Are all Jews identifiable by genetic testing?

Family studies on the predisposition to cancer in children

NOTE: This is a research study and not a substitute for clinical genetics testing. Families may never receive results from the study or many results years from the date of their enrollment. If you are interested in clinical testing, please consider consulting a local genetic counselor or other geneticist. If you've had clinical genetic testing and meet the eligibility criteria for this study as shown below, you can enroll regardless of the results of your clinical genetic testing.


In this protocol, the definition of "familial cancer" is met when one of the following conditions is met: Gift:

- A person with a history of cancer diagnosed under the age of 26 has at least one first, second or third degree relative with a diagnosed history of cancer under the age of 51; OR

- A person diagnosed with more than one cancer, at least one of which was diagnosed under the age of 26; OR

- A person with a clinical or molecular diagnosis of a known cancer predisposition syndrome; OR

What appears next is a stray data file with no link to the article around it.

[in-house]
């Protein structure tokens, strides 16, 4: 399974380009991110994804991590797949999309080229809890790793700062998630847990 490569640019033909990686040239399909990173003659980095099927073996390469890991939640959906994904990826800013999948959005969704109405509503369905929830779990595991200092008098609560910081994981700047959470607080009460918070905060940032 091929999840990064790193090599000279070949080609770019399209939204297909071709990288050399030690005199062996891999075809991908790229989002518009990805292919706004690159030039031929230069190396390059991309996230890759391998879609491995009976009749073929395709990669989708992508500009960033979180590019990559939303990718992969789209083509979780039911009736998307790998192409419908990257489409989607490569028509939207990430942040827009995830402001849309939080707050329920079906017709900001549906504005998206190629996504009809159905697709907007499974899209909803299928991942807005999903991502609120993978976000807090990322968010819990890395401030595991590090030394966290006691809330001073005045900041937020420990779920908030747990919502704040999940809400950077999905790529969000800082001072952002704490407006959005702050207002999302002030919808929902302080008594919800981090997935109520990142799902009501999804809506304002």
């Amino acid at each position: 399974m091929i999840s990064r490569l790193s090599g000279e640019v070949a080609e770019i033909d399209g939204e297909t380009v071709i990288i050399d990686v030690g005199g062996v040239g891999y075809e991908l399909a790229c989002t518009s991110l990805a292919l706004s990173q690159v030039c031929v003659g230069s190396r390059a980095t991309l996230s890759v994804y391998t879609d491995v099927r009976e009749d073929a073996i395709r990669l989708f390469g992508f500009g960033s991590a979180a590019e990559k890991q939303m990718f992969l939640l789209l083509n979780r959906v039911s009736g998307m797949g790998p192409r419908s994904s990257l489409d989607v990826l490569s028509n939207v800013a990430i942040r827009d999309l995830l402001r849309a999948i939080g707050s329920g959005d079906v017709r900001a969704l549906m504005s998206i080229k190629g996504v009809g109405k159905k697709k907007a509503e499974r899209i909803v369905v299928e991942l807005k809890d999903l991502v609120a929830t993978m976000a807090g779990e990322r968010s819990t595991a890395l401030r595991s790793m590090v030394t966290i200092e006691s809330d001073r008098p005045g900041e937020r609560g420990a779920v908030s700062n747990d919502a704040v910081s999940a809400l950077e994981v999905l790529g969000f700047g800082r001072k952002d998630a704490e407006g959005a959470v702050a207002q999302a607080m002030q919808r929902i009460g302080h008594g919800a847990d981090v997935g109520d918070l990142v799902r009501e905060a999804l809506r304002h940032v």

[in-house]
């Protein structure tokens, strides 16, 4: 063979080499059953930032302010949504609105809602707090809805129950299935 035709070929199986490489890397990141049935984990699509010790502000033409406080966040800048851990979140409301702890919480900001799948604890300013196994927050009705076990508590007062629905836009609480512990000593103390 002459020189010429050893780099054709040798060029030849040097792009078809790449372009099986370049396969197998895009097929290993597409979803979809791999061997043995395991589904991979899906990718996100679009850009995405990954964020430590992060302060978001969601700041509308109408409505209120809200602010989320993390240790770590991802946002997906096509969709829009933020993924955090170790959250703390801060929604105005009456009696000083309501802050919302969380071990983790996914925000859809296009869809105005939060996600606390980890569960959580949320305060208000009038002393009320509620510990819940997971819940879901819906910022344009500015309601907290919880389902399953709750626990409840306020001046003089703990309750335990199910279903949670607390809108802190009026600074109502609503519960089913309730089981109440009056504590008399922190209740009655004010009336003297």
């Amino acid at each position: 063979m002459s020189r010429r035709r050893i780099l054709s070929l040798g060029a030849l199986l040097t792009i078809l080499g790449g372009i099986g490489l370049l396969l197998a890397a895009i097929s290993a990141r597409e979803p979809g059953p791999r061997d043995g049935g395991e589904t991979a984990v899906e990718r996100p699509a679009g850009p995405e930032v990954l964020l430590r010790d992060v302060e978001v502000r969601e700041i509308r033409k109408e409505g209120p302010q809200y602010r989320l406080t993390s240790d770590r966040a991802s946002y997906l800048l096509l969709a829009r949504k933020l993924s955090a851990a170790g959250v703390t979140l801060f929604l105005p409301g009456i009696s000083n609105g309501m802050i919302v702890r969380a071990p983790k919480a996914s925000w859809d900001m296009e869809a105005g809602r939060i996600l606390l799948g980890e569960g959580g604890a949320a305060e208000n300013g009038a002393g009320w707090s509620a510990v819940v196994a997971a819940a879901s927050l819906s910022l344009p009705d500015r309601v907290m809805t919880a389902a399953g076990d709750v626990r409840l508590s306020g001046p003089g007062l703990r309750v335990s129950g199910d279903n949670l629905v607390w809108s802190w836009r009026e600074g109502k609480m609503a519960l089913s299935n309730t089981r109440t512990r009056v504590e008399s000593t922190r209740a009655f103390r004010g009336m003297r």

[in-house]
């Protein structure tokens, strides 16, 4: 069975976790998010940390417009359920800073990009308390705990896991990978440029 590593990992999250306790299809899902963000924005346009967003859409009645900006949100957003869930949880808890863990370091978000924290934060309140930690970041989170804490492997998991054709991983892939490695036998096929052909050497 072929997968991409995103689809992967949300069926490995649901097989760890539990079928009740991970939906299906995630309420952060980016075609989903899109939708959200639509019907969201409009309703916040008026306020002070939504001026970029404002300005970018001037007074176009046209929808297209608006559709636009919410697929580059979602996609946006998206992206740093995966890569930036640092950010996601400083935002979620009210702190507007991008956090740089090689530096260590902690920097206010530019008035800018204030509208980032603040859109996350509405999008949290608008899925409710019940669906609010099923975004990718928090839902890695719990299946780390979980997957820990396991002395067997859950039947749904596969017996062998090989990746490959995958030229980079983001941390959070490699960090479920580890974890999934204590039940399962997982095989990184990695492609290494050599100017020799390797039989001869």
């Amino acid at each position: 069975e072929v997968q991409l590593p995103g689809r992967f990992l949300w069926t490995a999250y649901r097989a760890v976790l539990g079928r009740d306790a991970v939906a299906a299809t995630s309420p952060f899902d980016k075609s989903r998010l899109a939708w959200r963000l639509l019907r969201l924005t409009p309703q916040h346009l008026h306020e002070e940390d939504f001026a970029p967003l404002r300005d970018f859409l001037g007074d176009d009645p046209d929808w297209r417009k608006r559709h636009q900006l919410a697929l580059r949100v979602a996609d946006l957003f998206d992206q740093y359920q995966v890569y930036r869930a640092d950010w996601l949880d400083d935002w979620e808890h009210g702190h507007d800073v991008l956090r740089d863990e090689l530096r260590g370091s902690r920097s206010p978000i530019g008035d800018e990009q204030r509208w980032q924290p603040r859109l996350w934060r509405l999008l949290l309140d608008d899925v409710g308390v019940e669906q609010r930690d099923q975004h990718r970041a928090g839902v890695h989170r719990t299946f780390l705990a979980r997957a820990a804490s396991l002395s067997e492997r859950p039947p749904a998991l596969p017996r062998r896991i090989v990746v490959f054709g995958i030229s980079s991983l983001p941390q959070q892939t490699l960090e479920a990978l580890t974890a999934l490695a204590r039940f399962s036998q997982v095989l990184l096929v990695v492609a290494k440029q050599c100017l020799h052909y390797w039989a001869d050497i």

- a person with a congenital cancer diagnosed before the age of 6 months; OR

- A person with a rare childhood cancer or tumor diagnosed before the age of 26

º Except for human papillomavirus-associated cervical cancer and non-melanoma skin cancer occur in adults.


- A person who meets this protocol's definition of "familial cancer" as above.

- Biological relatives of an individual who meet the definition of this Protocol for "familial" cancer "who are either affected by cancer or not affected.


- Inability or unwillingness of the research participant or his person authorized representative (LAR) to give written consent after clarification.

- The participant has received an allogeneic bone marrow transplant and has NO pre-transplant germline (unaffected by cancer) DNA available AND not ready to provide a skin sample.